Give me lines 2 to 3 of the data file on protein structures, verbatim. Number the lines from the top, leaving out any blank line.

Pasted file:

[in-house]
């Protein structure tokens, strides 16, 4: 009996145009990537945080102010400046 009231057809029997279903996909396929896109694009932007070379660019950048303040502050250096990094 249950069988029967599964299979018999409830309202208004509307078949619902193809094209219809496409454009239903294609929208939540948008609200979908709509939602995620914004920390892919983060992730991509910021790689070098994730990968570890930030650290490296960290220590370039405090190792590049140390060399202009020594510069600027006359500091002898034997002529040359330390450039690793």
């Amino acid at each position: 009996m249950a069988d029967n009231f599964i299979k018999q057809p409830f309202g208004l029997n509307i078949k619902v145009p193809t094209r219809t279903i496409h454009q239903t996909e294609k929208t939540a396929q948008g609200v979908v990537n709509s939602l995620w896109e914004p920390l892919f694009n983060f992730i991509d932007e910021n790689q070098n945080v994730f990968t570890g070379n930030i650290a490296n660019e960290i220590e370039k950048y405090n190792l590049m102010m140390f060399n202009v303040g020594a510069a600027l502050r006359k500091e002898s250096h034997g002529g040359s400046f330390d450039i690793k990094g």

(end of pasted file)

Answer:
């Protein structure tokens, strides 16, 4: 009996145009990537945080102010400046 009231057809029997279903996909396929896109694009932007070379660019950048303040502050250096990094 249950069988029967599964299979018999409830309202208004509307078949619902193809094209219809496409454009239903294609929208939540948008609200979908709509939602995620914004920390892919983060992730991509910021790689070098994730990968570890930030650290490296960290220590370039405090190792590049140390060399202009020594510069600027006359500091002898034997002529040359330390450039690793």
């Amino acid at each position: 009996m249950a069988d029967n009231f599964i299979k018999q057809p409830f309202g208004l029997n509307i078949k619902v145009p193809t094209r219809t279903i496409h454009q239903t996909e294609k929208t939540a396929q948008g609200v979908v990537n709509s939602l995620w896109e914004p920390l892919f694009n983060f992730i991509d932007e910021n790689q070098n945080v994730f990968t570890g070379n930030i650290a490296n660019e960290i220590e370039k950048y405090n190792l590049m102010m140390f060399n202009v303040g020594a510069a600027l502050r006359k500091e002898s250096h034997g002529g040359s400046f330390d450039i690793k990094g």